related to human subjects from our study, it is important to note that these issues can act as barriers to data access. Some data are not released because of confidentiality or privacy considerations, such as data related to biomedical research or the social sciences. For example, the 1996 Health Insurance Portability and Accountability Act established rules for disclosure of individually identifiable health information (known as protected health information, or PHI).8 If PHI is used in research, the researcher must comply with regulations regarding its use and storage in the project. There are instances where PHI may be disclosed, but the need to support published research is not among them. For PHI to be made publicly available, a subject must agree to the disclosure of the information.

For some medical research data, privacy and confidentiality obstacles can be overcome by removing identifiers prior to the private sharing of data or the public release of data. However, this remains an area of ongoing concern and investigation. Efforts are now under way to make medical research data available while ensuring that the data cannot be used to identify individuals.

Research data also can be kept private because they pertain to intelligence, military, or terrorist activities.9 Examples include research related to nuclear, radiological, and biological threats; human and agricultural health systems; chemicals and explosives; and information technology infrastructure. National Security Decision Directive 189 (NSDD 189), which was issued by President Ronald Reagan in 1985, states that the policy of the U.S. government is not to restrict, to the maximum extent possible, the products of unclassified fundamental research.10 The challenge to policy makers and researchers is where to draw the line between classified and unclassified information and how to balance restrictions on access to sensitive information with the potential costs of such restrictions.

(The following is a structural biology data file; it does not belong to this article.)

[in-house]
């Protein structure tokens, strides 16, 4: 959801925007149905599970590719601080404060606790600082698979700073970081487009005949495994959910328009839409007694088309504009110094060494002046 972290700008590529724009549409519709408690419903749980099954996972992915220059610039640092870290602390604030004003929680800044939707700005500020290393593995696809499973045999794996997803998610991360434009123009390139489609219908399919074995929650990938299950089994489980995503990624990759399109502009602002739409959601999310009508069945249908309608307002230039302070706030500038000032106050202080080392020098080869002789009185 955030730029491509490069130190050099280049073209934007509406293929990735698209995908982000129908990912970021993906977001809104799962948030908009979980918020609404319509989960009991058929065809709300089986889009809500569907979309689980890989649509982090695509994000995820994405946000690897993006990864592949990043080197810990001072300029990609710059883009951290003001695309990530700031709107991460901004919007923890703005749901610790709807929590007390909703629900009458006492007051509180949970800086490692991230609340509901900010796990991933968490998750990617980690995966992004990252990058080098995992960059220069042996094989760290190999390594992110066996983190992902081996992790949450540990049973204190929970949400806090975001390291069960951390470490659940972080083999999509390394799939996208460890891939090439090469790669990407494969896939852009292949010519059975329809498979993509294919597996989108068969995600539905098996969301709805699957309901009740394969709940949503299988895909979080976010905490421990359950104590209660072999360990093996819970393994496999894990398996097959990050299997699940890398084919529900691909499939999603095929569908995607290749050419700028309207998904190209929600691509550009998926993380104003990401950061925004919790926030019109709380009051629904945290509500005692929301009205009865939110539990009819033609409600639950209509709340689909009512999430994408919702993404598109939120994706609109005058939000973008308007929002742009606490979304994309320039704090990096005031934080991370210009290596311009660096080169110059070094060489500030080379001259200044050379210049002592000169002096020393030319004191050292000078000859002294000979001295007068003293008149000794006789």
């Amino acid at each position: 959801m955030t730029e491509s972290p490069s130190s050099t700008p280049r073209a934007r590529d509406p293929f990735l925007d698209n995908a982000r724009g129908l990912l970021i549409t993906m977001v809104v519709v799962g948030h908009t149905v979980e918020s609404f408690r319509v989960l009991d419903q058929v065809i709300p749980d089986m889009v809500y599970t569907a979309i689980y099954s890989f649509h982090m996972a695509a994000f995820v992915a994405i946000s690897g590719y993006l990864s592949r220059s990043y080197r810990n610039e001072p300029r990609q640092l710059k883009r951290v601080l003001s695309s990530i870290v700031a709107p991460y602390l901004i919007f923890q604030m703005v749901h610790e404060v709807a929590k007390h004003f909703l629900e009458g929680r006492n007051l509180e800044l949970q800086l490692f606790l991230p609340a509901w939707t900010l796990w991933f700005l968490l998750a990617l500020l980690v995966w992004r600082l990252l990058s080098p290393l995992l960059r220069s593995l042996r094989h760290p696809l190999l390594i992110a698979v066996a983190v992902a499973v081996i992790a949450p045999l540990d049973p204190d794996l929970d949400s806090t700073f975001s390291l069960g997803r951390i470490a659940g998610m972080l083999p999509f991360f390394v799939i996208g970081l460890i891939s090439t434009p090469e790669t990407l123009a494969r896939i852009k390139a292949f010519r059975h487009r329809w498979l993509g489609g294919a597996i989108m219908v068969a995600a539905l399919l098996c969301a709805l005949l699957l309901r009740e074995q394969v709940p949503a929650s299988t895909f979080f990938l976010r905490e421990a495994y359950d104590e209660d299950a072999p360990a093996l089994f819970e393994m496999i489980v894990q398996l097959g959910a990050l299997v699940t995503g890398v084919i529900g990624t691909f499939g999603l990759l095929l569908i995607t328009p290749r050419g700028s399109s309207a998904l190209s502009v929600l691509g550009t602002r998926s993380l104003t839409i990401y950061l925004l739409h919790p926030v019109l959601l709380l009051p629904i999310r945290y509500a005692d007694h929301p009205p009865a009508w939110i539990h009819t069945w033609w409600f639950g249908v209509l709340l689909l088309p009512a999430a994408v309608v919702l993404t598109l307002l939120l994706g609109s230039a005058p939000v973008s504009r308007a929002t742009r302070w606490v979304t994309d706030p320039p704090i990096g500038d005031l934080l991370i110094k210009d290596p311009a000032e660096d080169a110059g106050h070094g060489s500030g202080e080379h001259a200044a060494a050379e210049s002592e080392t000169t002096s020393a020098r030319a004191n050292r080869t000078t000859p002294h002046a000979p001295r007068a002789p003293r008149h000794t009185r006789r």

Our committee was not asked to examine national security issues in depth. Other National Research Council committees, including the Committee on Scientific Communication and National Security (CSCANS), are directly focused on issues such as classified information, export controls, and nonimmigrant visa policies. A recent CSCANS report points out that many federal government policies and practices since the September 11 attacks have effectively reversed NSDD 189.11 The report calls for a standing entity to review policies in order to


Institute of Medicine. 2006. Effect of the HIPAA Privacy Rule on Health Research: Proceedings of a Workshop Presented to the National Cancer Policy Forum. Washington, DC: The National Academies Press.


National Research Council. 2007. Science and Security in a Post 9/11 World: A Report Based on Regional Discussions Between the Science and Security Communities. Washington, DC: The National Academies Press.


National Policy on the Transfer of Scientific, Technical and Engineering Information. September 21, 1985.



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